They argue that if there's a government-run option that's going to be competing with private plans, well, that will kill, in their view, any true competition. So, as that debate continues on Capitol Hill, as you noted, Heidi, this really is going to be the president's push to try to demonstrate that health care reform is something that cannot wait -- Heidi.
COLLINS: Ok, we are watching very closely as the president heads to Green Bay, Wisconsin, today.
Thanks so much, Elaine Quijano, in front of the White House this morning.
And we will have live coverage of President Obama's town hall meeting in Wisconsin, coming your way at 1:10 Eastern time. Make sure you stick around for that.
President Obama has said he'd like a health care reform bill on his desk by October, but what kind of reform exactly are we talking about? It's pretty complicated.
CNNmoney.com's Poppy Harlow has the break down for us now from New York. Poppy, lay it out for us. Help us all to understand exactly what's going to happen here. You have 30 seconds.
POPPY HARLOW, CNNMONEY.COM: I will try, Heidi. Because as you said, it is extremely complicated mainly because the details are so sparse right now. We have some options put out there by the Democrats waiting for the GOP to respond. But what we do know, folks, 46 million Americans are uninsured in this country and 25 million are underinsured. And if you add that up, that is roughly twice the population of the state of California.
What we also do know is what is not on the table. That is one big national health plan that everyone is enrolled in. That's not happening. Private insurance companies are here to stay, they're not going away, but this new plan would be a competitor to your private insurer if you have insurance right now.
A good analogy, Heidi, is public school versus private school. We all pay taxes that fund the public schools. Some parents still send their kids to private school -- Heidi.
COLLINS: Yes. What are some of the ideas that are out there for the public plan then?
HARLOW: Sure, what's out there, one idea -- there is even division within the Democratic Party -- we should note that but one idea is a government-run public plan as a fall back. For example, maybe you don't have a lot of options in your area in the state or city you live in, so you want to fall back on a more public government-run plan. And that would be paid for out of premiums and co-payments and medical providers, your doctor would not be forced to participate.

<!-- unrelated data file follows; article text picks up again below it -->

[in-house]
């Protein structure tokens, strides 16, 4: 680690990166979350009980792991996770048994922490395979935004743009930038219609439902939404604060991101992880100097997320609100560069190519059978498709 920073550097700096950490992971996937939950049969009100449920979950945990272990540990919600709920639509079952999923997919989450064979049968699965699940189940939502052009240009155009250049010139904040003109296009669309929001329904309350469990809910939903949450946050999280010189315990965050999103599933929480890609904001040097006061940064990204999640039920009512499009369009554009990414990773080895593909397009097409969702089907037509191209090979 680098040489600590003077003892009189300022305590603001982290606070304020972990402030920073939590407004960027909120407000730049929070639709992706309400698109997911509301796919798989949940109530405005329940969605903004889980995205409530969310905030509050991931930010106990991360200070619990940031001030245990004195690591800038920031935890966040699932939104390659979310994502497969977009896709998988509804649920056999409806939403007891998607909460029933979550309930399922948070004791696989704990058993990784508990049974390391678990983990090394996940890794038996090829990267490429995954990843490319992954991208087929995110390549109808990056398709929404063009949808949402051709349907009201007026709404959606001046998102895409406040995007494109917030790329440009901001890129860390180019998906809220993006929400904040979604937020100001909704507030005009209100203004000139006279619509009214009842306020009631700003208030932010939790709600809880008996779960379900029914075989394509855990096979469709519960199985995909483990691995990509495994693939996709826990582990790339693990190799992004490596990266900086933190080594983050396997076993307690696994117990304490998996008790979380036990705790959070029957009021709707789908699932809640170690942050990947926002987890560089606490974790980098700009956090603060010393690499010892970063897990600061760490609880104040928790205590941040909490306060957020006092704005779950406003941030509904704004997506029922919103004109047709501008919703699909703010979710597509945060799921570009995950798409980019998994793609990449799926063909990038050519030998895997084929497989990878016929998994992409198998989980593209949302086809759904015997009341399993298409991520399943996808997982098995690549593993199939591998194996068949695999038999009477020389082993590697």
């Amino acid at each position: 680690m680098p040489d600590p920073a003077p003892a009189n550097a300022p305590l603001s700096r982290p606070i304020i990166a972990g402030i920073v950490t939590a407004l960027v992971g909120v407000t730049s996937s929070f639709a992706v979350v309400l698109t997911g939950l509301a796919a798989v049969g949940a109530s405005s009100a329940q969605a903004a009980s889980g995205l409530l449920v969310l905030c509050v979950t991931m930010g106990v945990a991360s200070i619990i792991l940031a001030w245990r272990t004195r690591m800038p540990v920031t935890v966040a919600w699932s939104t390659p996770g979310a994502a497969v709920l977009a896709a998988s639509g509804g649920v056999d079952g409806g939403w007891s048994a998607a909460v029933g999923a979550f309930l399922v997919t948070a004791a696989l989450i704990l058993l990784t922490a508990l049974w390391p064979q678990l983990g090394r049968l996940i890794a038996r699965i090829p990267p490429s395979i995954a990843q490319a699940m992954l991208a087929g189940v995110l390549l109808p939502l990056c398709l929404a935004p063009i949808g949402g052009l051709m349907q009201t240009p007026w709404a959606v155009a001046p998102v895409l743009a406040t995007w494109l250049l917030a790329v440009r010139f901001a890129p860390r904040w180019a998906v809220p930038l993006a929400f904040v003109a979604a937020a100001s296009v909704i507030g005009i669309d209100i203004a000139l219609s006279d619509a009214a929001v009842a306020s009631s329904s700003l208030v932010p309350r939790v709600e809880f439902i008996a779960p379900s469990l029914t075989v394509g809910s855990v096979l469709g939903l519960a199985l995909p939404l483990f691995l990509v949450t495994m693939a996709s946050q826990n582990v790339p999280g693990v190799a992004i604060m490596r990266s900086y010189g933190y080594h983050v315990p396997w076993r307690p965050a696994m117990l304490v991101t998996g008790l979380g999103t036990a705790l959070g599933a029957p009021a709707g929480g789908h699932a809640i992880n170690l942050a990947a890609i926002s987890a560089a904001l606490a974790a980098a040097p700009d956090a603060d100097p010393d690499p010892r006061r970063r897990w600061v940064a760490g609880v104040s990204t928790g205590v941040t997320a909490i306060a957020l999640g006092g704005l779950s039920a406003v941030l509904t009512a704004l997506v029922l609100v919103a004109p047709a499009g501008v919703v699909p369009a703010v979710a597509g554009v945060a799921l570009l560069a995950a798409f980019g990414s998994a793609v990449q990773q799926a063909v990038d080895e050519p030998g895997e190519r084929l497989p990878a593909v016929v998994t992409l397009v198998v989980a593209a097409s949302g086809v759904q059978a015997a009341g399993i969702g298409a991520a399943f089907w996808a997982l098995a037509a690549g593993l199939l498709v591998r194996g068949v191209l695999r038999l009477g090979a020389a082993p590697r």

Another idea out there, as what Elaine Quijano just explained, that nonprofit cooperative where you pay fees into this, and they directly negotiate with your health care provider to try to get you lower rates. Again, not run by the government because this might be more attractive.
That bipartisan support here is so important, and Republicans really sort of shy away at anything that resembles a fully government-run health care plan, Heidi.
COLLINS: Yes. Everybody wants it to be cheap, but, really, do we have any idea how much it is going to cost?
HARLOW: Nowhere near cheap. We're talking about an estimate to a trillion dollars to insure those 46 million uninsured.
COLLINS: And that's just an estimate.
HARLOW: That's just an estimate. You know how things go in Washington, Heidi; they get more and more expensive.
One idea here is what we get that is tax free right now from our employer in terms of the health care coverage they cover for us, we could be taxed on that. That's an option is getting a lot of attention. And it's going to be interesting, Heidi, because if President Obama goes for that, it would be a complete turn around from the campaign trail when he criticized Senator John McCain for pushing that exact idea.
A lively debate in store for us, I'm sure, Heidi.
COLLINS: Yes. And a long one, too.
COLLINS: Poppy Harlow with the break down. Thank you, Poppy.
HARLOW: You're welcome.
COLLINS: Americans are spending more, but not necessarily in the stores. We'll run down the numbers for you coming up.
HEIDI COLLINS, CNN ANCHOR: You are spending more. The numbers actually show it. Retail sales up 0.5 percent last month. But going down, the number of families on the verge of losing their homes. That is a good thing, too, of course.